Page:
Fringe Box



Opinion: What Does Woking Going Bust Mean for Guildford?

Published on: 9 Jun, 2023
Updated on: 13 Jun, 2023

Cllr Joss Bigmore

Joss Bigmore worked in the City of London trading and managing financial risk before becoming a councillor in 2019. His experience offers extra insight into the current financial challenges faced by local authorities.

By Joss Bigmore

leader of the Residents for Guildford & Villages Party and borough councillor for Merrow

The issuing of a Section 114 notice by Woking Borough Council, effectively signalling bankruptcy, is unfortunately not a surprise to many who have looked at their financial situation over the past few years.

The size of the losses are shocking, and taxpayers will be footing the bill for years to come.

The quantum of financial risk that WBC took is terrifying, suggesting failures in governance both locally but also in Westminster, where the Public Works Loan Board authorised loans on a scale that dwarfed the income streams of WBC.

Guildford Borough Council also faces serious financial challenges and naturally, in the wake of the Woking news, attention will turn to those.

In Guildford, although current debt levels are small and manageable, the borough council is about to embark on significant expenditure relating to four projects which will be largely financed by external debt in the hope that future receipts from property sales will repay the monies.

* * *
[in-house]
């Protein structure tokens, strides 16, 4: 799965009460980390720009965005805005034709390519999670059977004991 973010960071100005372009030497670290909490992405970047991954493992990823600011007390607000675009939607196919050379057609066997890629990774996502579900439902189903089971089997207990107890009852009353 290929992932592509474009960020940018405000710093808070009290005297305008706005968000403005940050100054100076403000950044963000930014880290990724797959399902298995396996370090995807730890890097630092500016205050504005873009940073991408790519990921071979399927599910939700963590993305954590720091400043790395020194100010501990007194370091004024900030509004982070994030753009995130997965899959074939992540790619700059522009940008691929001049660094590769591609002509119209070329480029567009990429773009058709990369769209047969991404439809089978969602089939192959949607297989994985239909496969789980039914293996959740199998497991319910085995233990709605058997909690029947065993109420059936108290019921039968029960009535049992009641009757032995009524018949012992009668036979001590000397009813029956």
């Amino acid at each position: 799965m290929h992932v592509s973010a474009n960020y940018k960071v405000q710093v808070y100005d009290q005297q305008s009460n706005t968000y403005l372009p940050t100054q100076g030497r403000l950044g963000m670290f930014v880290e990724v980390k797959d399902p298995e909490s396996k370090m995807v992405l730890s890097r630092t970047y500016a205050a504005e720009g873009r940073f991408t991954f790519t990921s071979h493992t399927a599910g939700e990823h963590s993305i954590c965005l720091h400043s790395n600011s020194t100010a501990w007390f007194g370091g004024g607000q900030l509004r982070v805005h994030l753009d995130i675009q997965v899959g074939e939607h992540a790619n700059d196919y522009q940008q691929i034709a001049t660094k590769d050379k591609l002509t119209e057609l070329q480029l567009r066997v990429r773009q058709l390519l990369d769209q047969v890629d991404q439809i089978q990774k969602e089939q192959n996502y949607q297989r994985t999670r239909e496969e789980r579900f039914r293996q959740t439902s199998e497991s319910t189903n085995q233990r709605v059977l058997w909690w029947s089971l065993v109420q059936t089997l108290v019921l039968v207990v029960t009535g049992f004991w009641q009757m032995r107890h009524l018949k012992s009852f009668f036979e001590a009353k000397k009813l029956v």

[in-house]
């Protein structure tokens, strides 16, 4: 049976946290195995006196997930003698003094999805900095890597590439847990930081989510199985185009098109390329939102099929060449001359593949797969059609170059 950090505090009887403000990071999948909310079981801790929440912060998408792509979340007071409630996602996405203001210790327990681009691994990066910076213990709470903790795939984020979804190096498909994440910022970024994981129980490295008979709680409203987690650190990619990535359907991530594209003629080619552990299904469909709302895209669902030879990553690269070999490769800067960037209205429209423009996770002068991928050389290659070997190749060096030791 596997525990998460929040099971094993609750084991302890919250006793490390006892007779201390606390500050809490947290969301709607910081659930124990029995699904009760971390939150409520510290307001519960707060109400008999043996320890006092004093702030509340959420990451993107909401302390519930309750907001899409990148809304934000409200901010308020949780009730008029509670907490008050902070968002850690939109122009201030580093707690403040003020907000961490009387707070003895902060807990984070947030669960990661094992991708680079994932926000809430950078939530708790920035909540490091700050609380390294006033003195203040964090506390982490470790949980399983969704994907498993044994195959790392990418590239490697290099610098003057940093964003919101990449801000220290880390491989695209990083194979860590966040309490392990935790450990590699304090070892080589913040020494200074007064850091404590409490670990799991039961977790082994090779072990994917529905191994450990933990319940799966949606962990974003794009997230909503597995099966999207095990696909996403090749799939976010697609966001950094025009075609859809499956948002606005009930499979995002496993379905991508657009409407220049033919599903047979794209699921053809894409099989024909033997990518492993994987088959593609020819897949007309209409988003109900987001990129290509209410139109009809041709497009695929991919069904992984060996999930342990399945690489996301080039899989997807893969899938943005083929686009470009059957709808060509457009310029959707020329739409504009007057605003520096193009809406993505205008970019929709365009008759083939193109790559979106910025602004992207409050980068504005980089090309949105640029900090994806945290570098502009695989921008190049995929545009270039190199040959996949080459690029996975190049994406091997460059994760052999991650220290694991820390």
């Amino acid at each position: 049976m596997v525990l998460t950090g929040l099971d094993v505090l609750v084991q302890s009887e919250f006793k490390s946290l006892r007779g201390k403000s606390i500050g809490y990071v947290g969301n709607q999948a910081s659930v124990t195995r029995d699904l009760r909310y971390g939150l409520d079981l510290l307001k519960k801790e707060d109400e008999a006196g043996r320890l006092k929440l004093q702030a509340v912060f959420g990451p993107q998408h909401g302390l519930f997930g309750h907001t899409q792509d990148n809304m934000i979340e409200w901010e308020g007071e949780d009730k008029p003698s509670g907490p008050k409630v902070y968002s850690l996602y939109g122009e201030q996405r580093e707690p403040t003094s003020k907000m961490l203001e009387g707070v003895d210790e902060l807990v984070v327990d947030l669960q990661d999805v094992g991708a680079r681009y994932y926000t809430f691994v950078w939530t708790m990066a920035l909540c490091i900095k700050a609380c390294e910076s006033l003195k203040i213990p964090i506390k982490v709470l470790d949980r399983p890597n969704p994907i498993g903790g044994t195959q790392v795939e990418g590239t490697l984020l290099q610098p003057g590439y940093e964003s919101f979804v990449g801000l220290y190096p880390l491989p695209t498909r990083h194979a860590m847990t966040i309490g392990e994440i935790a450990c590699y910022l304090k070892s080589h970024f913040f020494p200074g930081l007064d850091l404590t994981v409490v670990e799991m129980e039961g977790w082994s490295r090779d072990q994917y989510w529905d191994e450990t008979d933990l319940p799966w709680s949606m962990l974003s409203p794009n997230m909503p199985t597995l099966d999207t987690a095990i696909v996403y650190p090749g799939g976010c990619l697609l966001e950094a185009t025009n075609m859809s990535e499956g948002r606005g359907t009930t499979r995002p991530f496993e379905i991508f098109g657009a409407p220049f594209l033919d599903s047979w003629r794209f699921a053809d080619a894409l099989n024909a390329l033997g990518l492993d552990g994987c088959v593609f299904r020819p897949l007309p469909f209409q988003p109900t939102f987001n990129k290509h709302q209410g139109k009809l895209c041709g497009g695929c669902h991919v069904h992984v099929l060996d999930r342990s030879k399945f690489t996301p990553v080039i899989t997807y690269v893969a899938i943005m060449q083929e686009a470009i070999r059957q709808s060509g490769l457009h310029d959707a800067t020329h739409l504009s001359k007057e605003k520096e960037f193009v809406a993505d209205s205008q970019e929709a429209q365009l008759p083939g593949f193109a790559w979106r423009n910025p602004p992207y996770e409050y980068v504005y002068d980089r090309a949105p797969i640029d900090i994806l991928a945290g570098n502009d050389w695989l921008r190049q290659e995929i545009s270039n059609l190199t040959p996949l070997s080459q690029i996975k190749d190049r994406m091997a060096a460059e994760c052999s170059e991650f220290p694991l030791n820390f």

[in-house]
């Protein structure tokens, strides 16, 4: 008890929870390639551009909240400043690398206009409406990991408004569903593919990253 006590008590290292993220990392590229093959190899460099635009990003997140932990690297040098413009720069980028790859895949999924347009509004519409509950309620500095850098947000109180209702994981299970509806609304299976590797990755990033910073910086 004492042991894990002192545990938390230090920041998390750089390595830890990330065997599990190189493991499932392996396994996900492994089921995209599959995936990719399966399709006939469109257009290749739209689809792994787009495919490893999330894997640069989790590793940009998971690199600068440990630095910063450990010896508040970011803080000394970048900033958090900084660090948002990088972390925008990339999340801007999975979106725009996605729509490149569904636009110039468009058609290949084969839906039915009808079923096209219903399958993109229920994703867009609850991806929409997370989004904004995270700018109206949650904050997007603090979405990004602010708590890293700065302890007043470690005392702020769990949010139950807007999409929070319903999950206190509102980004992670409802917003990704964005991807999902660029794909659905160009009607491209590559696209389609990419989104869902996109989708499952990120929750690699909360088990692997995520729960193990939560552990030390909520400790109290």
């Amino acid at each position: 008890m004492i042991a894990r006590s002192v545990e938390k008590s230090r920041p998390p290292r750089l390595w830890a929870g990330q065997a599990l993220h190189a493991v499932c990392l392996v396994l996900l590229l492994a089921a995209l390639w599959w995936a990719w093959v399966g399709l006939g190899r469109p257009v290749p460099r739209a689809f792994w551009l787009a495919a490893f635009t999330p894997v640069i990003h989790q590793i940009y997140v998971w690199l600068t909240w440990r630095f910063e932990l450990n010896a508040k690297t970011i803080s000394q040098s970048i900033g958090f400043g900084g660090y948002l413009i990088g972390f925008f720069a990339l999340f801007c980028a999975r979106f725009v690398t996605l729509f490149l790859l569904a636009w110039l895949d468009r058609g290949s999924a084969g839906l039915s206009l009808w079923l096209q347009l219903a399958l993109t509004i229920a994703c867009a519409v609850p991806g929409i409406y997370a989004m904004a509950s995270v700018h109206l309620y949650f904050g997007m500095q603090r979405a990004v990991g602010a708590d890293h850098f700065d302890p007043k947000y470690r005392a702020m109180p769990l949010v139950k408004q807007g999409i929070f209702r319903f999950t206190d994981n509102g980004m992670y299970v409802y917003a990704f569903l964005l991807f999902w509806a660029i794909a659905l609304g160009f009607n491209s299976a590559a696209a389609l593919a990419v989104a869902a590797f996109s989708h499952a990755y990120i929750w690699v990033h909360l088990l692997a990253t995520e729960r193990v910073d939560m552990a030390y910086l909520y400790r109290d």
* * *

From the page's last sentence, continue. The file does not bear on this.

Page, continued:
These projects have been in the pipeline for years and have been supported almost unanimously by GBC councillors of all parties from a number of historic administrations.

It is an enormously challenging time for all local authorities…”

Weyside Urban Village is a huge undertaking, in volves: moving a Sewage Treatment Facility, building a new GBC Depot, moving and upgrading the Community Recycling Centre at Slyfield, and significant highways works. The aim is to eventually facilitate the building of around 1,500 homes. But it is an incredibly risky project with current value at around £450 million.

GBC is also developing housing on the car park at Guildford Park Road, a project which will be in excess of £100million, building Ash Road Bridge at over £40 million, and a significant repair, and ultimately replace, programme at Guildford Spectrum leisure centre.

I am proud that under my administration, with work led by John Rigg, we added a huge amount of rigour to the governance and programme management of these projects.